By Chris Crum

Small businesses are still trying to figure out if Twitter can have a significant impact on their ability to grow their customer bases and ultimately their sales.

Social media has become ubiquitous in recent years, and Twitter is certainly among the top players, but it provides a very different environment than its behemoth competitor Facebook, for both users and businesses.

Unlike Facebook, Twitter has yet to become profitable itself, and its advertising offerings pale in comparison in terms of options and targeting abilities. And really, how could it even compare at this point? Twitter simply doesn’t get the same kind of data about its users that Facebook does.

Twitter is public by nature. Facebook is private, though either can be used in the opposite fashion if the user so chooses. But because Facebook caters more to private, intimate sharing (among friends rather than strangers), people share more about themselves. The very way Facebook accounts are set up encourages users to share as much info about themselves as possible.

Twitter accounts really don’t even attempt to gain significant amounts of data from users, though that could change now that Twitter is a public company with investors to please – investors who are going to want to start seeing the company make some money.

Twitter knows it needs to cater to small businesses to be successful, and promotes its effectiveness to them.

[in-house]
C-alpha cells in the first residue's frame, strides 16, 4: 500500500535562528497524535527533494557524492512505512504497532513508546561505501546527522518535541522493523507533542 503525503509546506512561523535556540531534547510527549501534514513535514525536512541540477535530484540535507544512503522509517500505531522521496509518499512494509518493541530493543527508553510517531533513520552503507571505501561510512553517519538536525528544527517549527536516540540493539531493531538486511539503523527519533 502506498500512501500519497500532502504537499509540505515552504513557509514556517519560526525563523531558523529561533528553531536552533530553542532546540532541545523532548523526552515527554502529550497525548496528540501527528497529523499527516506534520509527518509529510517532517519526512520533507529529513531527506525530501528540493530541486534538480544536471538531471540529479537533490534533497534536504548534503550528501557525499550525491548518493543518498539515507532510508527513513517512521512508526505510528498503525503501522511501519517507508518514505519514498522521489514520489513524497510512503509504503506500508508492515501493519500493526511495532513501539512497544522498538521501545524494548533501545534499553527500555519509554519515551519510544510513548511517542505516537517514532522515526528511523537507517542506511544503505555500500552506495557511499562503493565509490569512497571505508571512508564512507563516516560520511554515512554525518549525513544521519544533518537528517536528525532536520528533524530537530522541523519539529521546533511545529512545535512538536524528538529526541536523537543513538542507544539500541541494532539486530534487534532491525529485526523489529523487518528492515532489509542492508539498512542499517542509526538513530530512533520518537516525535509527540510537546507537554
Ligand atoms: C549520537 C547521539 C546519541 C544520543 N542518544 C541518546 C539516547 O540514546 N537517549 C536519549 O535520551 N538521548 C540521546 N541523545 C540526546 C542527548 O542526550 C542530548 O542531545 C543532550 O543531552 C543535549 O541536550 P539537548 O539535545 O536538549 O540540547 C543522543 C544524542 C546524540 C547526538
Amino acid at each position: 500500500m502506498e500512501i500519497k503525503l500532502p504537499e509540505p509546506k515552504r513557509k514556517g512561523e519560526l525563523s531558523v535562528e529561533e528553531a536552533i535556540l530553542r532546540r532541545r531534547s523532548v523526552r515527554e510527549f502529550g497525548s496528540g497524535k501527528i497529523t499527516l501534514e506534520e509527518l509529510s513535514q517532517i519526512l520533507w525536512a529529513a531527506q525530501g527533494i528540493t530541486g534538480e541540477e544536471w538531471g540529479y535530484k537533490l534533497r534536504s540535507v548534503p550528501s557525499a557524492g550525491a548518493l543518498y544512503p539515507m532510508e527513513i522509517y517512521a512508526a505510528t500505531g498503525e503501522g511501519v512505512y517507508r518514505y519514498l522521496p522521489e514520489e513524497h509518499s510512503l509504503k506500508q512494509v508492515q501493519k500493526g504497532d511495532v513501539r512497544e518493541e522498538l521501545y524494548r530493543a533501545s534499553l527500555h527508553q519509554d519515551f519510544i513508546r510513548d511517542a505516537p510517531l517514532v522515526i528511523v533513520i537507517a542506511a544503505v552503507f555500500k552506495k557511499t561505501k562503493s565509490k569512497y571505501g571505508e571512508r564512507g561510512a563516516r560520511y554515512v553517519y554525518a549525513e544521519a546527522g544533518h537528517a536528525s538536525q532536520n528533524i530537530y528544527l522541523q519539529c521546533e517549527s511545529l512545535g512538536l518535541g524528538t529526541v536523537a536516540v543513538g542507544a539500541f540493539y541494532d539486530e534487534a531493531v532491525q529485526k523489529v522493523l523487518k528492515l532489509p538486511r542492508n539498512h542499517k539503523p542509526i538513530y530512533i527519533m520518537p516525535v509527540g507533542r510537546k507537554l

“Smaller businesses everywhere use Twitter to connect with existing and new customers. It’s a truly easy way to share, promote and drive word of mouth communication about your business,” the company says on its Small Business hub.* “Whether you’re new to Twitter or an old pro, we’ve got what you need to help you reach your goals. Connect with your target audience, get your messages out there and find easy and fun ways to grow your business.”

At that destination, it gives businesses pointers on how to better engage with followers, reach new customers and be a “marketing wizard.”

It even has a bunch of case studies, which you should probably take a look at if you’re trying to find success using Twitter.

Twitter offers promoted accounts, promoted tweets, and promoted trends, but they’re really starting to expand the ads’ targeting capabilities and availability to small businesses.

Earlier this year, Twitter made a couple of major announcements in that it launched enhanced mobile targeting, and began making ads available to small and medium-sized businesses in the UK, Ireland and Canada.

76% of Twitter’s 230 million users access the service with a mobile device, and before, advertisers were only able to target users by operating system, but now they can segment audiences on iOS and Android by OS version, specific device, and WiFi connectivity.

That makes it easier for small business to reach the right audience, but they’re going to have to do better than that if they want to compete with Facebook and gain the confidence of the small business owner.

But again, we’re looking at the beginning of the public Twitter era. It stands to reason that the company will look for new and improved ways for Twitter to be more effective as an advertising platform, and a small business tool.

We’ll see what happens. Right now, businesses are a little skeptical about Twitter.



Chris Crum has been a featured writer with the team and the iEntry Network of B2B Publications since 2003. He writes about social media, search, and what’s new for small business.

The information provided is presented for general informational purposes only and does not constitute tax, legal or business advice. Any views expressed in this article may not necessarily be those of Nevada State Bank.